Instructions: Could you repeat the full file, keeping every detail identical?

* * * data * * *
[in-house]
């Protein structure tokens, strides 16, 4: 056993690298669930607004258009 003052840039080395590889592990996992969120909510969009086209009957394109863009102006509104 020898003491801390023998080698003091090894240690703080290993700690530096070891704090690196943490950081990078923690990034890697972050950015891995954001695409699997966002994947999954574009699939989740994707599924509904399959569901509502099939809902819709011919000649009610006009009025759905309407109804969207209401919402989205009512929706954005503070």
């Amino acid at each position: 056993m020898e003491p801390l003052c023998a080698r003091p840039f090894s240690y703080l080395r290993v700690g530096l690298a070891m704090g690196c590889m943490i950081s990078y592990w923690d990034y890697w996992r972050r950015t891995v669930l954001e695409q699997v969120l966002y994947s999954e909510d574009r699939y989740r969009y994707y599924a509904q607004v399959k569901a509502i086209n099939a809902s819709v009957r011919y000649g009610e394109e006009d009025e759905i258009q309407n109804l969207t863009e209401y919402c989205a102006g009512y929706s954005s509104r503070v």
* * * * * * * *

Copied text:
[in-house]
């Protein structure tokens, strides 16, 4: 056993690298669930607004258009 003052840039080395590889592990996992969120909510969009086209009957394109863009102006509104 020898003491801390023998080698003091090894240690703080290993700690530096070891704090690196943490950081990078923690990034890697972050950015891995954001695409699997966002994947999954574009699939989740994707599924509904399959569901509502099939809902819709011919000649009610006009009025759905309407109804969207209401919402989205009512929706954005503070």
């Amino acid at each position: 056993m020898e003491p801390l003052c023998a080698r003091p840039f090894s240690y703080l080395r290993v700690g530096l690298a070891m704090g690196c590889m943490i950081s990078y592990w923690d990034y890697w996992r972050r950015t891995v669930l954001e695409q699997v969120l966002y994947s999954e909510d574009r699939y989740r969009y994707y599924a509904q607004v399959k569901a509502i086209n099939a809902s819709v009957r011919y000649g009610e394109e006009d009025e759905i258009q309407n109804l969207t863009e209401y919402c989205a102006g009512y929706s954005s509104r503070v």